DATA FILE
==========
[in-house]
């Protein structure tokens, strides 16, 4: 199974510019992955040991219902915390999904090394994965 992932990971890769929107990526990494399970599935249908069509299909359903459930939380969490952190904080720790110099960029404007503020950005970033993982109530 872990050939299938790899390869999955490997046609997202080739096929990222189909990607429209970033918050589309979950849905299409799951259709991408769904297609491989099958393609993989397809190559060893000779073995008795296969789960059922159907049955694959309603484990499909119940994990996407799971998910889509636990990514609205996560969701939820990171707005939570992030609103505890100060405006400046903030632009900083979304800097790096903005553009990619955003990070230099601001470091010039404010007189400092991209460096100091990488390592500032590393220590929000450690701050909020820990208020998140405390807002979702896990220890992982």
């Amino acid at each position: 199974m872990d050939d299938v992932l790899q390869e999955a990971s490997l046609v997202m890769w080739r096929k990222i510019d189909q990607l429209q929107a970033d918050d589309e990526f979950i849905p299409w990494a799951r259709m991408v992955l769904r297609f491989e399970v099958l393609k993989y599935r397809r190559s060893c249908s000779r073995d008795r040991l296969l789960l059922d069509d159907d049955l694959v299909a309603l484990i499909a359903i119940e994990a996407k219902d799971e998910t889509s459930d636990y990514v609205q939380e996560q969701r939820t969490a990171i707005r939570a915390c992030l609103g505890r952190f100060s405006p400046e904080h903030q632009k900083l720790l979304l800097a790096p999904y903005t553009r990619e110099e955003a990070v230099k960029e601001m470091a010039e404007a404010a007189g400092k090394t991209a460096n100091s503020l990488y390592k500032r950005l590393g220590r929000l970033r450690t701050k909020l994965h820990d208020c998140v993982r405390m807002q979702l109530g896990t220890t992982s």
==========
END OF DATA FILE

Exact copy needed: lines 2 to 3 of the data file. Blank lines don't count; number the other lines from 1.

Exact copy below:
């Protein structure tokens, strides 16, 4: 199974510019992955040991219902915390999904090394994965 992932990971890769929107990526990494399970599935249908069509299909359903459930939380969490952190904080720790110099960029404007503020950005970033993982109530 872990050939299938790899390869999955490997046609997202080739096929990222189909990607429209970033918050589309979950849905299409799951259709991408769904297609491989099958393609993989397809190559060893000779073995008795296969789960059922159907049955694959309603484990499909119940994990996407799971998910889509636990990514609205996560969701939820990171707005939570992030609103505890100060405006400046903030632009900083979304800097790096903005553009990619955003990070230099601001470091010039404010007189400092991209460096100091990488390592500032590393220590929000450690701050909020820990208020998140405390807002979702896990220890992982």
């Amino acid at each position: 199974m872990d050939d299938v992932l790899q390869e999955a990971s490997l046609v997202m890769w080739r096929k990222i510019d189909q990607l429209q929107a970033d918050d589309e990526f979950i849905p299409w990494a799951r259709m991408v992955l769904r297609f491989e399970v099958l393609k993989y599935r397809r190559s060893c249908s000779r073995d008795r040991l296969l789960l059922d069509d159907d049955l694959v299909a309603l484990i499909a359903i119940e994990a996407k219902d799971e998910t889509s459930d636990y990514v609205q939380e996560q969701r939820t969490a990171i707005r939570a915390c992030l609103g505890r952190f100060s405006p400046e904080h903030q632009k900083l720790l979304l800097a790096p999904y903005t553009r990619e110099e955003a990070v230099k960029e601001m470091a010039e404007a404010a007189g400092k090394t991209a460096n100091s503020l990488y390592k500032r950005l590393g220590r929000l970033r450690t701050k909020l994965h820990d208020c998140v993982r405390m807002q979702l109530g896990t220890t992982s």